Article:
Edgerton, V. Reggie and Courtine, Grégoire and Gerasimenko, Yury P. and Lavrov, Igor and Ichiyama, Ronaldo M. and Fong, Andy J. and Cai, Lance L. and Otoshi, Chad K. and Tillakaratne, Niranjala J. K. and Burdick, Joel W. and Roy, Roland R. (2008) Training locomotor networks. Brain Research Reviews, 57 (1). pp. 241-254. ISSN 0165-0173 http://resolver.caltech.edu/CaltechAUTHORS:20100505-150446478
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For a complete adult spinal rat to regain some weight-bearing stepping capability, it appears that a sequence of specific proprioceptive inputs that are similar, but not identical, from step to step must be generated over repetitive step cycles. Furthermore, these cycles must include the activation of specific neural circuits that are intrinsic to the lumbosacral spinal cord segments. For these sensorimotor pathways to be effective in generating stepping, the spinal circuitry must be modulated to an appropriate excitability level. This level of modulation is sustained from supraspinal input in intact, but not spinal, rats. In a series of experiments with complete spinal rats, we have shown that an appropriate level of excitability of the spinal circuitry can be achieved using widely different means. For example, this modulation level can be acquired pharmacologically, via epidural electrical stimulation over specific lumbosacral spinal cord segments, and/or by use-dependent mechanisms such as step or stand training. Evidence as to how each of these treatments can “tune” the spinal circuitry to a “physiological state” that enables it to respond appropriately to proprioceptive input will be presented. We have found that each of these interventions can enable the proprioceptive input to actually control extensive details that define the dynamics of stepping over a range of speeds, loads, and directions. A series of experiments will be described that illustrate sensory control of stepping and standing after a spinal cord injury and the necessity for the “physiological state” of the spinal circuitry to be modulated within a critical window of excitability for this control to be manifested. The present findings have important consequences not only for our understanding of how the motor pattern for stepping is formed, but also for the design of rehabilitation intervention to restore lumbosacral circuit function in humans following a spinal cord injury.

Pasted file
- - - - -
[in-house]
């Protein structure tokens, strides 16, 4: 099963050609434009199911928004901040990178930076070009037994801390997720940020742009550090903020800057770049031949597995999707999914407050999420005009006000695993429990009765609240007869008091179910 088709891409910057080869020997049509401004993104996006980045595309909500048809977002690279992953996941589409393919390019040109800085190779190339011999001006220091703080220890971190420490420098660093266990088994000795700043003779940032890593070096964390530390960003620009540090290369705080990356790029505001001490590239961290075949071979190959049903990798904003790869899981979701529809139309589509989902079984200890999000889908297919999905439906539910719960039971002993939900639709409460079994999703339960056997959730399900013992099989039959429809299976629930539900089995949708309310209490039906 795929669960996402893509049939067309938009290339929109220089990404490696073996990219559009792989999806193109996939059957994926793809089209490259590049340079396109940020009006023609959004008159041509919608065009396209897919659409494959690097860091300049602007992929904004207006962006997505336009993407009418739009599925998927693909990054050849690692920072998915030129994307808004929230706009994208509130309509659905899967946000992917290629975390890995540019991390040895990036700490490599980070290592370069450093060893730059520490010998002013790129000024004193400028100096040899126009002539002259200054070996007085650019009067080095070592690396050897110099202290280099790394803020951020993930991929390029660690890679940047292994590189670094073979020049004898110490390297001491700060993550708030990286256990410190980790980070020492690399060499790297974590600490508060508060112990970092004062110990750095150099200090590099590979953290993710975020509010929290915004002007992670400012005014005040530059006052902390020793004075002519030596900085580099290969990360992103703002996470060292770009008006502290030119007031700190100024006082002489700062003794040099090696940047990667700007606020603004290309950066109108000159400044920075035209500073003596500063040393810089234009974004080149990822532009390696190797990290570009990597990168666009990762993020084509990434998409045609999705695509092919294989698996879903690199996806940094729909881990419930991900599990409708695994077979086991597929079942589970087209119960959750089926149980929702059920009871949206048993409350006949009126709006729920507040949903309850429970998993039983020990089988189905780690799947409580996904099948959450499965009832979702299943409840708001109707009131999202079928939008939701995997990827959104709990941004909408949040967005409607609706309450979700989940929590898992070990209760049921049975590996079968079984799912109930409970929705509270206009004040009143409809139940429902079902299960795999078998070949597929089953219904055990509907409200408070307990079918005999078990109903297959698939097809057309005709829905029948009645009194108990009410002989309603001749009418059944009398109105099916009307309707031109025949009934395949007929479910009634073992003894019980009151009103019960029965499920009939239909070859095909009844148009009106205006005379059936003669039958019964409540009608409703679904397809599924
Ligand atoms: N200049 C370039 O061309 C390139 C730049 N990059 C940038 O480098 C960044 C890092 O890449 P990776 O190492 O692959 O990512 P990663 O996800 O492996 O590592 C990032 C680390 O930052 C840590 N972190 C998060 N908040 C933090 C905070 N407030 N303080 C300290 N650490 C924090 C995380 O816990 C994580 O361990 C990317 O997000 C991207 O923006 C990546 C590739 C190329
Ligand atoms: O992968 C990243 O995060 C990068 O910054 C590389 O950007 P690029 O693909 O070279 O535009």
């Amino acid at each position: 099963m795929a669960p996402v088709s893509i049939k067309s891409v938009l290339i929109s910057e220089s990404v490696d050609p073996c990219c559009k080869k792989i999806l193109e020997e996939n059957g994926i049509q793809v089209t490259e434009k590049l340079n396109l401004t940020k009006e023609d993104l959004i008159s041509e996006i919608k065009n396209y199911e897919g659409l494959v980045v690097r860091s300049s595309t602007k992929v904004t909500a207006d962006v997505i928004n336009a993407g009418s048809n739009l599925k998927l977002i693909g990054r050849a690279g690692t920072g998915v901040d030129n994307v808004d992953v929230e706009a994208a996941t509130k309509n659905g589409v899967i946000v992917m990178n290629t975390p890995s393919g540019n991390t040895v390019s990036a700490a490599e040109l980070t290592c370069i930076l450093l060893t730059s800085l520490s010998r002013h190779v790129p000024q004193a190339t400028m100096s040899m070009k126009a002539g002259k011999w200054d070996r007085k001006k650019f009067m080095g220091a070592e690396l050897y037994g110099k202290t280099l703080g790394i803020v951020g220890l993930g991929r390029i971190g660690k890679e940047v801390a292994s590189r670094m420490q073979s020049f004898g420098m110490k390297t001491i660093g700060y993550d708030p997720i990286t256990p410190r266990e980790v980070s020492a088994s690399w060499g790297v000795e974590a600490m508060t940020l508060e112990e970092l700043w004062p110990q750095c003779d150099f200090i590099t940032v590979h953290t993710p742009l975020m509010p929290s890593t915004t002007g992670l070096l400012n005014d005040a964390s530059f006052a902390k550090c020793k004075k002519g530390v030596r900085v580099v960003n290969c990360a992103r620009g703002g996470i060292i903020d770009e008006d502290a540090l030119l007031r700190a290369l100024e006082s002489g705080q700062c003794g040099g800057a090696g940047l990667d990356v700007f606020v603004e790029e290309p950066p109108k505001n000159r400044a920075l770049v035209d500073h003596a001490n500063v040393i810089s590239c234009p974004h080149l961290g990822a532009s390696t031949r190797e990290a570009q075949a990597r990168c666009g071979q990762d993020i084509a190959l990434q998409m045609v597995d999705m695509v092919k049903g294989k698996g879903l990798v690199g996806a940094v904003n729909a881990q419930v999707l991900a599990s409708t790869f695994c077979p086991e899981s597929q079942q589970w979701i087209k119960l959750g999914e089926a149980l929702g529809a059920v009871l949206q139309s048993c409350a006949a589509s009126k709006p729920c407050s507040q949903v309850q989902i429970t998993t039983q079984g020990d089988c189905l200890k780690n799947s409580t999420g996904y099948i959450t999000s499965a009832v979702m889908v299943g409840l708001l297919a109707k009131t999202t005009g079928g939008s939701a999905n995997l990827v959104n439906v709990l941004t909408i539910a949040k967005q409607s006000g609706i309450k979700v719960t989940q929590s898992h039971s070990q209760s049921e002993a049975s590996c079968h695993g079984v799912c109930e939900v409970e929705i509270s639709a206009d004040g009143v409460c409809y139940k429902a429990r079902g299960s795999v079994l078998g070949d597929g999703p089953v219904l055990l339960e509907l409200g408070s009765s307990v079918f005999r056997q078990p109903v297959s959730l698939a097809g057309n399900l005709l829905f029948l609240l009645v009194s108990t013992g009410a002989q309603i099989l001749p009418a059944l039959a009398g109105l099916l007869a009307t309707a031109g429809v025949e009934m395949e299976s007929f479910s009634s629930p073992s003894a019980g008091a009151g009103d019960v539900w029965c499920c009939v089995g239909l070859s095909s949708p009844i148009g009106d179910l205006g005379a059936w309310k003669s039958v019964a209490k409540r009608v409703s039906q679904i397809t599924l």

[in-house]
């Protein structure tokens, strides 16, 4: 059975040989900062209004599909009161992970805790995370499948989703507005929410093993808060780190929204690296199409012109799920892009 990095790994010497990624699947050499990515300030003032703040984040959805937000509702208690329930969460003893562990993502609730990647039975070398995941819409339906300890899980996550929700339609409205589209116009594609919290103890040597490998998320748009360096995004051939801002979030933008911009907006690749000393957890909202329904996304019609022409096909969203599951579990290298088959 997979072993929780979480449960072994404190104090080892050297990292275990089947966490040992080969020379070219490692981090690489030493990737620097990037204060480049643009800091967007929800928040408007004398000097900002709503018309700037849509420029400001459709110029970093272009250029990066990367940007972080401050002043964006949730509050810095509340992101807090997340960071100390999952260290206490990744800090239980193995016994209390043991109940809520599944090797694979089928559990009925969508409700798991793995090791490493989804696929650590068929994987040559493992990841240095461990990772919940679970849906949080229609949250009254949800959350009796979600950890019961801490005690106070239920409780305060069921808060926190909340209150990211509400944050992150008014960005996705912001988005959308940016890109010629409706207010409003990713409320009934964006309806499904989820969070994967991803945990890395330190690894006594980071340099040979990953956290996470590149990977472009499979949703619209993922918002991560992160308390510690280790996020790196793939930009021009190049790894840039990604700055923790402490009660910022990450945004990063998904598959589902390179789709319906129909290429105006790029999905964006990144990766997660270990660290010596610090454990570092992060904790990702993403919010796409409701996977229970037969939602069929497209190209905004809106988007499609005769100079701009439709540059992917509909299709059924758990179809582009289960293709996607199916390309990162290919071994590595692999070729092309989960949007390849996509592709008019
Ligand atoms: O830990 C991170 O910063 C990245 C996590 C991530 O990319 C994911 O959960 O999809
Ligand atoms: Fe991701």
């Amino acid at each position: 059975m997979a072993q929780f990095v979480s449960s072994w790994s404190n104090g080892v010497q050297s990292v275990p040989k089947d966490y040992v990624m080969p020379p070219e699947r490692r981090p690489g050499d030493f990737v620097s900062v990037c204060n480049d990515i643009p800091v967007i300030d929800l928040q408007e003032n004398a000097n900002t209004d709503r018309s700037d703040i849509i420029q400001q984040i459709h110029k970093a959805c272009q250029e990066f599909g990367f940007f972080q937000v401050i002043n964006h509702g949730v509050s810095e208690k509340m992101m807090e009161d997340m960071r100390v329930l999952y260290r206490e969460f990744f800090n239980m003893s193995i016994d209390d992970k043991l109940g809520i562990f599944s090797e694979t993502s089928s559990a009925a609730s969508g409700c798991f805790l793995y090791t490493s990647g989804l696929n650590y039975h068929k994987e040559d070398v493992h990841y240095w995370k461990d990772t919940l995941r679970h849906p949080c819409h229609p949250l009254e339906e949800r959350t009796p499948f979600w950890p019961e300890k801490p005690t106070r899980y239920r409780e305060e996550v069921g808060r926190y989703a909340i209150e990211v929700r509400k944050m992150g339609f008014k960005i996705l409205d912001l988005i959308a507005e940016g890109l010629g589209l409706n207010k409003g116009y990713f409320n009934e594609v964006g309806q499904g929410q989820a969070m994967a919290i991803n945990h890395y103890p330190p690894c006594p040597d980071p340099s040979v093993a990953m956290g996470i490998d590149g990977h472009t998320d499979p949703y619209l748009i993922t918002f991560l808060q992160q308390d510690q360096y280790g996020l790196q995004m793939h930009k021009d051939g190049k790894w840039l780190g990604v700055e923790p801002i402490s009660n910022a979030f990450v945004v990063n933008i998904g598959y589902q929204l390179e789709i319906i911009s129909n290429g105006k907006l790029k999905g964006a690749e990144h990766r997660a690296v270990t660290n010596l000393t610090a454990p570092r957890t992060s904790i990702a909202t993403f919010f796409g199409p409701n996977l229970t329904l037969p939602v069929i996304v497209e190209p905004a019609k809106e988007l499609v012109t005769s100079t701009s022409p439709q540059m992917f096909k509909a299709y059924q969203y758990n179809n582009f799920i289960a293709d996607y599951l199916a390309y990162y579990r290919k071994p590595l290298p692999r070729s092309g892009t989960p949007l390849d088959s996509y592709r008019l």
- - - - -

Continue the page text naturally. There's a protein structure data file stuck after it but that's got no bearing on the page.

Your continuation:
|Additional Information:||© 2007 Elsevier B.V. Accepted 11 September 2007. Available online 16 September 2007. The work presented in this paper was supported by NIH NS16333, NIH NS42291, RFBR-CRDF 07-04-91106, the Christopher and Diana Reeve Foundation, and the California Roman Reed Bill.|
|Subject Keywords:||Spinal cord injury; Use-dependent plasticity; Epidural stimulation; Afferent control|
|Usage Policy:||No commercial reproduction, distribution, display or performance rights in this work are provided.|
|Deposited By:||Ruth Sustaita|
|Deposited On:||05 May 2010 22:32|
|Last Modified:||26 Dec 2012 12:00|
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